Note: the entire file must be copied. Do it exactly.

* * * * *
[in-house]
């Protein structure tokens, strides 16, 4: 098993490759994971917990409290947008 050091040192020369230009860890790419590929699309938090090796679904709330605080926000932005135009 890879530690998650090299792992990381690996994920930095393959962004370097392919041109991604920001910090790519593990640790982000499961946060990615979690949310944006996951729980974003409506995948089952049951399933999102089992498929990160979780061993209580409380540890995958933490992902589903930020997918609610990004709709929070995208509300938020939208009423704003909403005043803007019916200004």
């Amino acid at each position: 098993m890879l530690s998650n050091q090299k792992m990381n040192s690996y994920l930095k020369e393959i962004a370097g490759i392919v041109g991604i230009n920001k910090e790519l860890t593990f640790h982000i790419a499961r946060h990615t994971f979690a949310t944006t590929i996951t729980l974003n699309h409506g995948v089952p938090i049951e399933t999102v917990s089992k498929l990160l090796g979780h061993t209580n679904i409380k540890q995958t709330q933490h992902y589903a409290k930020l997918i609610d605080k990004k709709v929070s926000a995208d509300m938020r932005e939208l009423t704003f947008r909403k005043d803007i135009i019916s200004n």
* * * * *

[in-house]
């Protein structure tokens, strides 16, 4: 098993490759994971917990409290947008 050091040192020369230009860890790419590929699309938090090796679904709330605080926000932005135009 890879530690998650090299792992990381690996994920930095393959962004370097392919041109991604920001910090790519593990640790982000499961946060990615979690949310944006996951729980974003409506995948089952049951399933999102089992498929990160979780061993209580409380540890995958933490992902589903930020997918609610990004709709929070995208509300938020939208009423704003909403005043803007019916200004």
């Amino acid at each position: 098993m890879l530690s998650n050091q090299k792992m990381n040192s690996y994920l930095k020369e393959i962004a370097g490759i392919v041109g991604i230009n920001k910090e790519l860890t593990f640790h982000i790419a499961r946060h990615t994971f979690a949310t944006t590929i996951t729980l974003n699309h409506g995948v089952p938090i049951e399933t999102v917990s089992k498929l990160l090796g979780h061993t209580n679904i409380k540890q995958t709330q933490h992902y589903a409290k930020l997918i609610d605080k990004k709709v929070s926000a995208d509300m938020r932005e939208l009423t704003f947008r909403k005043d803007i135009i019916s200004n």